π
1
2
Γ(2s) = 2
2s−1
Γ(s)Γ
s +
1
2
and
Γ(s)Γ(1 − s) =
π
sin πz
.
The main reason why we care about the Mellin transform in this course is
that a lot of Dirichlet series are actually Mellin transforms of some functions.
Suppose we have a Dirichlet series
∞
X
n=1
a
n
n
s
,
where the a
n
grow not too quickly. Then we can write
(2π)
−s
Γ(s)
∞
X
n=1
a
n
n
s
=
∞
X
n=1
a
n
(2πn)
−s
M(e
−y
, s)
=
∞
X
n=1
M(e
−2πny
, s)
= M(f, s),
where we set
f(y) =
X
n≥1
a
n
e
−2πny
.
Since we know about the analytic properties of the Γ function, by understanding
M(f, s), we can deduce useful properties about the Dirichlet series itself.
2 Riemann ζfunction
We ended the previous chapter by briefly mentioning Dirichlet series. The first
and simplest example one can write down is the Riemann ζfunction.
Definition (Riemann ζfunction). The Riemann ζfunction is defined by
ζ(s) =
X
n≥1
1
n
s
for Re(s) > 1.
This
ζ
function is related to prime numbers by the following famous formula:
Proposition (Euler product formula). We have
ζ(s) =
Y
p prime
1
1 − p
−s
.
Proof.
Euler’s proof was purely formal, without worrying about convergence.
We simply note that
Y
p prime
1
1 − p
−s
=
Y
p
(1 + p
−s
+ (p
2
)
−s
+ ···) =
X
n≥1
n
−s
,
where the last equality follows by unique factorization in
Z
. However, to prove
this properly, we need to be a bit more careful and make sure things converge.
Saying the infinite product
Q
p
convergence is the same as saying
P
p
−s
converges, by basic analysis, which is okay since we know
ζ
(
s
) converges absolutely
when Re(s) > 1. Then we can look at the difference
ζ(s) −
Y
p≤X
1
1 − p
−s
= ζ(s) −
Y
p≤X
(1 + p
−s
+ p
−2s
+ ···)
=
Y
n∈N
X
n
−s
,
where
N
X
is the set of all
n ≥
1 such that at least one prime factor is
≥ X
. In
particular, we know
ζ(s) −
Y
p≤X
1
1 − p
−s
≤
X
n≥X
n
−s
 → 0
as X → ∞. So the result follows.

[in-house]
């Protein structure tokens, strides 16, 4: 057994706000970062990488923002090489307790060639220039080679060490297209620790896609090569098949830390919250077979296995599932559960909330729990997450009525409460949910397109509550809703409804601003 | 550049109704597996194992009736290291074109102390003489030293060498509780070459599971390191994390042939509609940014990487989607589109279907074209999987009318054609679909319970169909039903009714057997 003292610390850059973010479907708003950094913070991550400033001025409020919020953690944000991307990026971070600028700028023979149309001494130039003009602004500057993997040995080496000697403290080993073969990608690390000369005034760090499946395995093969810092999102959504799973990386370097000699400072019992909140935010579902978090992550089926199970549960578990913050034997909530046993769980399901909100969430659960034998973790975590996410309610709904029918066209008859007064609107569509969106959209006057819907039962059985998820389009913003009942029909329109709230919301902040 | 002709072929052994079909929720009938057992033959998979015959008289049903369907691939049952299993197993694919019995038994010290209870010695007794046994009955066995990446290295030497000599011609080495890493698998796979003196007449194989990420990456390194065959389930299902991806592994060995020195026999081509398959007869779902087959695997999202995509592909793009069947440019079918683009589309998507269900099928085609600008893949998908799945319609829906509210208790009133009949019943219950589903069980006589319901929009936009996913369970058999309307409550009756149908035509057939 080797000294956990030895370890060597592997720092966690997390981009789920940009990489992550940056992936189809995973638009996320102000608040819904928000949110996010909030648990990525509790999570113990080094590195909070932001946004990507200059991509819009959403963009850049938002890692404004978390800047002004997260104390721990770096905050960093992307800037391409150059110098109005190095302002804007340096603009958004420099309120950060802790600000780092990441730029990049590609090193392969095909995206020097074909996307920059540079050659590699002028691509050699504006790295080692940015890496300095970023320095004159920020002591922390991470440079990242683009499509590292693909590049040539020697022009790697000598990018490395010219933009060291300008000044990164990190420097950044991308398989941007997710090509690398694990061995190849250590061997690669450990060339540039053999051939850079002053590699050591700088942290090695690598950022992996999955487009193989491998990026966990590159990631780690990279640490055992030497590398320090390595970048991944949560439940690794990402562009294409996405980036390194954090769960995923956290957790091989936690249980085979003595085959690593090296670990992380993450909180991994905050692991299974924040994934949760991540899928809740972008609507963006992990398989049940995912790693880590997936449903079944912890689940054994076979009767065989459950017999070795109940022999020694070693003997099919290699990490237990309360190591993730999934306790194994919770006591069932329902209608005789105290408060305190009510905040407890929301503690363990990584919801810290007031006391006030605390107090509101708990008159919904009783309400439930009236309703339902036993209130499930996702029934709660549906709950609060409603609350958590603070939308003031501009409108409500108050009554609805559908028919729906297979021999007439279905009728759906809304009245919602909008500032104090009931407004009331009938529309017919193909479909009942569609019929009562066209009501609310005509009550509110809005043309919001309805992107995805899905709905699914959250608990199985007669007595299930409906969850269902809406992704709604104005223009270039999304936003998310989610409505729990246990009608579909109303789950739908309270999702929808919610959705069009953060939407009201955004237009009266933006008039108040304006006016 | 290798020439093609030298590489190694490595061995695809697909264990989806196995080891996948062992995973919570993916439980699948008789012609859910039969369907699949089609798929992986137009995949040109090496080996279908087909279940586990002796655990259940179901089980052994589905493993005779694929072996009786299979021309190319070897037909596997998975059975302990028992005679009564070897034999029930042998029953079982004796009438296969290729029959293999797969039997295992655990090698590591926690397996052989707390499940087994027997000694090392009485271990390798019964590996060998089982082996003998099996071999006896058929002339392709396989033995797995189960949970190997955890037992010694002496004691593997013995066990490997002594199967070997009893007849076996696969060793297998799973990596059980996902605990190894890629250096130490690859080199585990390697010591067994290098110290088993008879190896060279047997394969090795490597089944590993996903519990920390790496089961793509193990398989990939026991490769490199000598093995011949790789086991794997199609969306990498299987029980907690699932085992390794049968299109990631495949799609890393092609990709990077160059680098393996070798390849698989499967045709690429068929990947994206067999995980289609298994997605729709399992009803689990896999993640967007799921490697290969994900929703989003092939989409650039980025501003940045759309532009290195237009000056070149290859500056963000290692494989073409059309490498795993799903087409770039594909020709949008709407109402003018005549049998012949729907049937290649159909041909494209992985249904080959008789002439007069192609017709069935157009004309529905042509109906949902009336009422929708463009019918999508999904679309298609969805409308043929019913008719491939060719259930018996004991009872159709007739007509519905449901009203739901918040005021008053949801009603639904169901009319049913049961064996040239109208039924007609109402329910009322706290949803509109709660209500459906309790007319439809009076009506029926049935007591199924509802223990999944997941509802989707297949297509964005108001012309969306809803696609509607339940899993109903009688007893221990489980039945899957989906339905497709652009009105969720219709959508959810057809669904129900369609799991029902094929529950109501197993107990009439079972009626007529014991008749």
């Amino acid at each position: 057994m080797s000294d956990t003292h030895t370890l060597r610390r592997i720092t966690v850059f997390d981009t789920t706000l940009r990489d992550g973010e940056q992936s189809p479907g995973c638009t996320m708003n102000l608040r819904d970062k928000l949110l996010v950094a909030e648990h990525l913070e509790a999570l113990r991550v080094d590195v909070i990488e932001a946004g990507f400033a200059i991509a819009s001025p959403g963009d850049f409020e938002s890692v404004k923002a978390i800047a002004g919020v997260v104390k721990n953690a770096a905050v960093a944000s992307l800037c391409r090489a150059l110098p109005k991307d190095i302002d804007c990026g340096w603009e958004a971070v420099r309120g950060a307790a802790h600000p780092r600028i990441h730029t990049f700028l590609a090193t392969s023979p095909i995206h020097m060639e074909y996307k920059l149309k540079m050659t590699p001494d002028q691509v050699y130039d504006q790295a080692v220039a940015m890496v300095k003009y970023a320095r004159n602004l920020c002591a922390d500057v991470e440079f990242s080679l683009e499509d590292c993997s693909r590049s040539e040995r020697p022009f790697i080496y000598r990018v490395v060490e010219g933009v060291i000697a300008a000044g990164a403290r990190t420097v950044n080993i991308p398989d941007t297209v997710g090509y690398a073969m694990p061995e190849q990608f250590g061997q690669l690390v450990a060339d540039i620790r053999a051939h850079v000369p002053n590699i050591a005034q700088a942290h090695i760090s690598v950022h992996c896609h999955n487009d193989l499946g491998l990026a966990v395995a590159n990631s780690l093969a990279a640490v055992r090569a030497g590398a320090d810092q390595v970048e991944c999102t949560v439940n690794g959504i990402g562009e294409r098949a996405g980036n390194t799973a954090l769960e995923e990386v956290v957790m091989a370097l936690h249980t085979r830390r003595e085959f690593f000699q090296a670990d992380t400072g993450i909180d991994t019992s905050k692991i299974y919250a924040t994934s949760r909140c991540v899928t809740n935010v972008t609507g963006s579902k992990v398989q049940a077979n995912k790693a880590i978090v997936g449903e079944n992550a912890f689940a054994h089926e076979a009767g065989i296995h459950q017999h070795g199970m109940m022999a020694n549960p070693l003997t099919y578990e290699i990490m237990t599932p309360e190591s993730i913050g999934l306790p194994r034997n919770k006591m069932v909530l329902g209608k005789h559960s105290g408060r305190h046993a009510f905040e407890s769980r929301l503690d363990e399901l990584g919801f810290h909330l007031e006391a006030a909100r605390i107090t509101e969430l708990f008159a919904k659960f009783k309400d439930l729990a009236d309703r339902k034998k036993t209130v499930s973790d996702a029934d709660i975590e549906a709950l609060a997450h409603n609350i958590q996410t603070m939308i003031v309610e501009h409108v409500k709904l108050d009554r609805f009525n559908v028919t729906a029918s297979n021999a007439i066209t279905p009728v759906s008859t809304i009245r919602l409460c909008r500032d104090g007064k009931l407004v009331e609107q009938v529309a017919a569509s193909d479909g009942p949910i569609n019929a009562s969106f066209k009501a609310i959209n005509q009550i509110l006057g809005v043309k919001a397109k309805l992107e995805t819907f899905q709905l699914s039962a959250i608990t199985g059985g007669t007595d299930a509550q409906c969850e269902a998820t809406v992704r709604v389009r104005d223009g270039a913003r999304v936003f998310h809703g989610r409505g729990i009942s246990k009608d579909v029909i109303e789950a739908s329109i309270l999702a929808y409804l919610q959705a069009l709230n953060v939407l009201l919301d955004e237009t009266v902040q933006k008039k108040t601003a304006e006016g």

The Euler product formula is the beginning of the connection between the
ζ
function and the distribution of primes. For example, as the product converges
for
Re
(
s
)
>
1, we know in particular that
ζ
(
s
)
6
= 0 for all
s
when
Re
(
s
)
>
1.
Whether or not
Re
(
s
) vanishes elsewhere is a less straightforward matter, and
this involves quite a lot of number theory.
We will, however, not care about primes in this course. Instead, we look at
some further analytic properties of the
ζ
function. To do so, we first write it as
a Mellin transform.
Theorem. If Re(s) > 1, then
(2π)
−s
Γ(s)ζ(s) =
Z
∞
0
y
s
e
2πy
− 1
dy
y
= M(f, s),
where
f(y) =
1
e
2πy
− 1
.
This is just a simple computation.
Proof. We can write
f(y) =
e
−2πy
1 − e
−2πy
=
X
n≥1
e
−2πny
for y > 0.
As y → 0, we find
f(y) ∼
1
2πy
.
So when Re(s) > 1, the Mellin transform converges, and equals
X
n≥1
M(e
−2πny
, s) =
X
n≥1
(2πn)
−s
M(e
−y
, s) = (2π)
−s
Γ(s)ζ(s).
Corollary. ζ
(
s
) has a meromorphic continuation to
C
with a simple pole at
s = 1 as its only singularity, and
res
s=1
ζ(s) = 1.
Proof. We can write
M(f, s) = M
0
+ M
∞
=
Z
1
0
+
Z
∞
1
y
s
e
2πy
− 1
dy
y
.
The second integral
M
∞
is convergent for all
s ∈ C
, hence defines a holomorphic
function.
For any fixed N, we can expand
f(y) =
N−1
X
n=−1
c
n
y
n
+ y
N
g
N
(y)
for some g ∈ C
∞
(R), as f has a simple pole at y = 0, and
c
−1
=
1
2π
.
So for Re(s) > 1, we have
M
0
=
N−1
X
n=−1
c
n
Z
1
0
y
n+s−1
dy +
Z
N
0
y
N+s−1
g
N
(y) dy
=
N−1
X
n=−1
c
n
s + n
y
s+n
+
Z
1
0
g
N
(y)y
s+N−1
dy.
We now notice that this formula makes sense for
Re
(
s
)
> −N
. Thus we have
found a meromorphic continuation of
(2π)
−s
Γ(s)ζ(s)
to
{Re
(
s
)
> N }
, with at worst simple poles at
s
= 1
− N,
2
− N, ··· ,
0
,
1. Also,
we know Γ(
s
) has a simple pole at
s
= 0
, −
1
, −
2
, ···
. So
ζ
(
s
) is analytic at
s = 0, −1, −2, ···. Since c
−1
=
1
2π
and Γ(1) = 1, we get
res
s=1
ζ(s) = 1.
Now we note that by the Euler product formula, if there are only finitely
many primes, then ζ(s) is certainly analytic everywhere. So we deduce
Corollary. There are infinitely many primes.
Given a function